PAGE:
Islandmagee Energy says the licence gives it the green light to proceed towards construction of seven gas storage caverns in east Antrim.
Once fully operational, the units will hold around 500 million cubic metres of natural gas and provide security of supply during peak demand for up to 14 days for Northern Ireland.
John Wood, group CEO of Islandmagee Energy’s parent company, Harland & Wolff, said: “This is good news for consumers and businesses in the UK who are currently experiencing distressing hikes in energy prices and fears of potential blackouts as gas and power grids face peak demand stresses during the winter months.
“With the current energy supply crisis, everyone now understands just how important gas storage is to secure supply and protect against extreme volatility in gas and power prices in the UK.
“We are delighted with this major step forward in the project’s journey, paving the way for the construction of our facilities. We look forward to playing a greater role within the energy sector and in securing a safer future for all.”
The UK, Islandmagee Energy stated, has one of Europe’s lowest gas storage capacities at just 1% of its annual demand in storage, leaving it much less resilient to supply issues than other European countries which hold as much as 20-30% of annual demand in storage. Once fully developed, the Islandmagee project will hold over 25% of the UK’s storage capacity.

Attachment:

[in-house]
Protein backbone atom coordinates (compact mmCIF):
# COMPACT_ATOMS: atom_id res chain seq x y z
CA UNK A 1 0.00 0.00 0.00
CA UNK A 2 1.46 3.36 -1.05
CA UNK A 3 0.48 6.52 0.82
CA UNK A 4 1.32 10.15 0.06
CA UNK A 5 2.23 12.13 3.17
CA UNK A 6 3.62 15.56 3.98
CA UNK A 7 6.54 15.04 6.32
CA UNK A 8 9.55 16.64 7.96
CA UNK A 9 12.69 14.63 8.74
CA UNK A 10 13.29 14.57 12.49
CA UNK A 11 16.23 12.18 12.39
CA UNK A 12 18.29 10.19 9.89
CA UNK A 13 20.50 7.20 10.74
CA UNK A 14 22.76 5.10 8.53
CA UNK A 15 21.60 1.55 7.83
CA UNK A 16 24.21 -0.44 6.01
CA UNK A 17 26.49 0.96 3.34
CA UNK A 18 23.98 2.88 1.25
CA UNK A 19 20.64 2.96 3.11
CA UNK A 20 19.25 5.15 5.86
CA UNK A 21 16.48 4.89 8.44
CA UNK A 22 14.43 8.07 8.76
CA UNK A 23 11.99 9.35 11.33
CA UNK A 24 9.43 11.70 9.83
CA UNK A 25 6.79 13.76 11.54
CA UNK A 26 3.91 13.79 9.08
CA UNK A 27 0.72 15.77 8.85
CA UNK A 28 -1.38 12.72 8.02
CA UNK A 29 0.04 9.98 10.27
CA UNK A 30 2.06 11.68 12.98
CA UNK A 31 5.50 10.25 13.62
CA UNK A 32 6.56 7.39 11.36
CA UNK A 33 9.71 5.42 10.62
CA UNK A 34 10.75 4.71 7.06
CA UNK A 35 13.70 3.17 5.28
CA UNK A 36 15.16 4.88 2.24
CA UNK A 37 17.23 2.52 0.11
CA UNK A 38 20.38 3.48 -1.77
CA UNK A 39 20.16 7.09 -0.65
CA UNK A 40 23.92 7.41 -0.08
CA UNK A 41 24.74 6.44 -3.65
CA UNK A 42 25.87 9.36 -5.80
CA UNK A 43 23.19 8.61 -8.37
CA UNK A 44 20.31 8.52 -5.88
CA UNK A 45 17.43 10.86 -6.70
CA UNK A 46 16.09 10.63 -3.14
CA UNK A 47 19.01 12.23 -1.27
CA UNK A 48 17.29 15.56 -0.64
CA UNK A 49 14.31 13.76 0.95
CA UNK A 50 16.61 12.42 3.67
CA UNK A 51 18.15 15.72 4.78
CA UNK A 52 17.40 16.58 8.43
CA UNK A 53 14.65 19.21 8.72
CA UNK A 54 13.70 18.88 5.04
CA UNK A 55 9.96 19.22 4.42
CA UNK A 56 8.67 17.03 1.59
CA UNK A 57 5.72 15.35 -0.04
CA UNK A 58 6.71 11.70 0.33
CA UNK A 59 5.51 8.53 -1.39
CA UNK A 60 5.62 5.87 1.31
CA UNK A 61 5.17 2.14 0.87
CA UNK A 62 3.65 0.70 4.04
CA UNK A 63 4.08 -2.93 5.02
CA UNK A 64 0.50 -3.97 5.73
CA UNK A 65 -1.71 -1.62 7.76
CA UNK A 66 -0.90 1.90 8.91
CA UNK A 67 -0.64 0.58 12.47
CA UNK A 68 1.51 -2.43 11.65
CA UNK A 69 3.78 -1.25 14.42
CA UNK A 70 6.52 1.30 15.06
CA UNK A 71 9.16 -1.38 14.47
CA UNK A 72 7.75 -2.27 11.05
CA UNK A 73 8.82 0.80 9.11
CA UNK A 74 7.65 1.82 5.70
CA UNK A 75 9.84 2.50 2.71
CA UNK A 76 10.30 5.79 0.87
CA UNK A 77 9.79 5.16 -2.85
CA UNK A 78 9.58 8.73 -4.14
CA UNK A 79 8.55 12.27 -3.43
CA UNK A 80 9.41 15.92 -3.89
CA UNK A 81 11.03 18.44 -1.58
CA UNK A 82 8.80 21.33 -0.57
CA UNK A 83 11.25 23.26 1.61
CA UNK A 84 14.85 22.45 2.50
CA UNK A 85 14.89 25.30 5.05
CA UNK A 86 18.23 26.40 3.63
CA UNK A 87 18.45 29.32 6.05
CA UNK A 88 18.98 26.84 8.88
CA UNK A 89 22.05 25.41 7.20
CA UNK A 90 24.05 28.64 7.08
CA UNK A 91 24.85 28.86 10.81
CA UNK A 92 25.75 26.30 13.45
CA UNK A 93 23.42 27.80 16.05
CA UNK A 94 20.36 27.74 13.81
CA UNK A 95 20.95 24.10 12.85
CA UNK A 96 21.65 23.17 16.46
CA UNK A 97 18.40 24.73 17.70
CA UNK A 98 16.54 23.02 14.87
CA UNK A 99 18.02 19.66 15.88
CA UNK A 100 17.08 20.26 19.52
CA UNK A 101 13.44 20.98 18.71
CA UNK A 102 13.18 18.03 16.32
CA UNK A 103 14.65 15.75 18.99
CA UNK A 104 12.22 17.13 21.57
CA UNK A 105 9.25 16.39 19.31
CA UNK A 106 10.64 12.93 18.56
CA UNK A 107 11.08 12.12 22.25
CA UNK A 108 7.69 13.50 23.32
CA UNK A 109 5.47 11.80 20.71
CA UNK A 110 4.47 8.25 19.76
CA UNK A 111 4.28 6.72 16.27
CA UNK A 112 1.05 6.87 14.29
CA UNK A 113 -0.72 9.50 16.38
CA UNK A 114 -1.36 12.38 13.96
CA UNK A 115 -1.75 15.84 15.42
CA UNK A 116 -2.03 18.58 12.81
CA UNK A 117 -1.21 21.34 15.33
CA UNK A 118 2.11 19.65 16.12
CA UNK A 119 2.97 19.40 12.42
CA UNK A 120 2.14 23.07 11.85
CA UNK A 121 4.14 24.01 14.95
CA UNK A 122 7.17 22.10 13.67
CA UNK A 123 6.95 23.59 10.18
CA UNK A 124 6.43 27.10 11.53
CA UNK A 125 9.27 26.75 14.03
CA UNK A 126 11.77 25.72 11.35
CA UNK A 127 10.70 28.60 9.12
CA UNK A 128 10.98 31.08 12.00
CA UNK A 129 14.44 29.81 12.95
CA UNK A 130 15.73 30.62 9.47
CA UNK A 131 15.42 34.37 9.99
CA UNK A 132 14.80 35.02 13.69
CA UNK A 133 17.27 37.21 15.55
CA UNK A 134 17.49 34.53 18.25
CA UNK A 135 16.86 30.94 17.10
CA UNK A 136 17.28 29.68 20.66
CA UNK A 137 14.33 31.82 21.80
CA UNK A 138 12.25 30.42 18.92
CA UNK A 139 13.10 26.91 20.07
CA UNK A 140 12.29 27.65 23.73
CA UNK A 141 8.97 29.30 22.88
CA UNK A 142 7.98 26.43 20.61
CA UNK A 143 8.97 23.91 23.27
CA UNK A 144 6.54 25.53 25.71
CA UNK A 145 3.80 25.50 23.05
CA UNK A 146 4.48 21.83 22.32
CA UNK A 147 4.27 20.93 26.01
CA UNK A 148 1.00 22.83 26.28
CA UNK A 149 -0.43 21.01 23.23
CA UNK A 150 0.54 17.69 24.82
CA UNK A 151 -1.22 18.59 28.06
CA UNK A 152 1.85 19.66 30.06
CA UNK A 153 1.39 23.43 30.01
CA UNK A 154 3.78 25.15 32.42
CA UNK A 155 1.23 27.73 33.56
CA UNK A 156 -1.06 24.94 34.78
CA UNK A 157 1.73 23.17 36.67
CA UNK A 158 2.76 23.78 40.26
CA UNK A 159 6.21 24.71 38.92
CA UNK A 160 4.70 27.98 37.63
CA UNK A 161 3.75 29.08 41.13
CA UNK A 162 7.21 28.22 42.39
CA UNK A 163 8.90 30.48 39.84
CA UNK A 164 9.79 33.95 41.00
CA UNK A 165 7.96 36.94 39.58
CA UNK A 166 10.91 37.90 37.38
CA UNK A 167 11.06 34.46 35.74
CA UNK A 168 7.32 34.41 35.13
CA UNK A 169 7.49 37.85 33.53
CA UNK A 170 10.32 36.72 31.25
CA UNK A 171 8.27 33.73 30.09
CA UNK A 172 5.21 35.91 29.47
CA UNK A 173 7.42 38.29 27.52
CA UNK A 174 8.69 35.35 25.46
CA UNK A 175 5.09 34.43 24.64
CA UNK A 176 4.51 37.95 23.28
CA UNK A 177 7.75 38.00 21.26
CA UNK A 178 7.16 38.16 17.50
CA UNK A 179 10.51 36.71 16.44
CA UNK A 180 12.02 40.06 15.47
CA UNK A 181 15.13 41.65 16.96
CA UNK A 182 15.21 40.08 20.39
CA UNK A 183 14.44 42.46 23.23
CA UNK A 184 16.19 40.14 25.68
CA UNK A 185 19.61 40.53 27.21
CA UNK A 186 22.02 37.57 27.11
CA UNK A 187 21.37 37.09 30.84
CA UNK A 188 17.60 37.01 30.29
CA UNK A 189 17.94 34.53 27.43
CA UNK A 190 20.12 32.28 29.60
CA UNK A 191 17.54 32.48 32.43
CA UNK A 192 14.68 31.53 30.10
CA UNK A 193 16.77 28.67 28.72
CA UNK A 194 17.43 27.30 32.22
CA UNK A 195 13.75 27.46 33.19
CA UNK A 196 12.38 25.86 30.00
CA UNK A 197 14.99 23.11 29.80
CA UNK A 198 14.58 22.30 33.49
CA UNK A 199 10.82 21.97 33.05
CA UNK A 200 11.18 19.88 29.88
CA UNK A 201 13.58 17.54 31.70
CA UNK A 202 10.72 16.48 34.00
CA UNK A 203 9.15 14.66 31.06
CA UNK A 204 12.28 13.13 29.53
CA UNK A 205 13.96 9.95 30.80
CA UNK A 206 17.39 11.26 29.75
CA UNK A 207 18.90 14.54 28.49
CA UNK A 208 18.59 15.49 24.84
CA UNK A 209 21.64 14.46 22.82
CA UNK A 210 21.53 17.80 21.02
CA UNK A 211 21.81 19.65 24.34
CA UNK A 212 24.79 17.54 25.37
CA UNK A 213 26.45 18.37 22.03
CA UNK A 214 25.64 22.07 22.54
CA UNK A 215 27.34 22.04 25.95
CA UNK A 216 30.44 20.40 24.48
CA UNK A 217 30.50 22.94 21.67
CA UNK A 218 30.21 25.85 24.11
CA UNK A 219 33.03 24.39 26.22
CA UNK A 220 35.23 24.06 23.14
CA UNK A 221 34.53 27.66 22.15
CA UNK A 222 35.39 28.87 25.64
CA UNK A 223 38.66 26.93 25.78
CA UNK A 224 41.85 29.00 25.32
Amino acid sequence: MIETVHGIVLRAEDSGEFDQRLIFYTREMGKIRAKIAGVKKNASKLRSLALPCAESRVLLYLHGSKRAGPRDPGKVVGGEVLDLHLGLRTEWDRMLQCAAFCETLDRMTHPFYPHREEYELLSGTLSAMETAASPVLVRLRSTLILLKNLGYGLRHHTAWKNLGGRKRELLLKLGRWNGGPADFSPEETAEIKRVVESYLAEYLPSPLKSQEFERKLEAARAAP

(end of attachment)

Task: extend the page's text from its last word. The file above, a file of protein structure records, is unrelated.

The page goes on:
The project, however, has been strongly opposed by Stop Islandmagee Energy campaigners who warn it has the potential “to change our whole coastline”. Click here
And in 2020, the Northern Ireland Marine Task Force - a coalition of environmental NGOs, including RSPB NI, Ulster Wildlife, National Trust and Friends of the Earth - claimed the health of the marine environment, its protected habitats and species found off Islandmagee would be under considerable threat if a marine licence application for the project was granted by the Department of Agriculture, Environment and Rural Affairs. Click here
Meanwhile, Islandmagee Energy also has longer term ambitions to store hydrogen.
Mr Wood explained: “Large-scale hydrogen storage will enable the UK to make the most of excess renewable energy as it transitions to net zero.
“The existing power grid cannot always accept all of the electricity generated from wind farms during periods of surplus wind power generation. It is during these frequently occurring periods that wind farms are temporarily scaled back as there is no way to store the excess electricity produced. Production of large-scale hydrogen and its storage is the long-term solution to this.
“Excess wind generated power can be used to produce green hydrogen which can then be stored in salt caverns for future use during peak demand periods.”
During construction of the caverns, the company says 400 direct jobs will be created, as well as between 800 and 1,200 indirect jobs, expected to bring around £7 million into the local economy annually.
Islandmagee Energy added: “It has also been estimated that during this stage that for every £1 million of capital expenditure, a further £2 million will be created in the economy per year; this means with 75% local content, the wider economy could benefit by around £400 million.
“During operations, a further 60 direct jobs may be created, expected to bring in around £1 million into the local economy per year and between 120 and 180 indirect which would bring in a further £2-3 million every year.”
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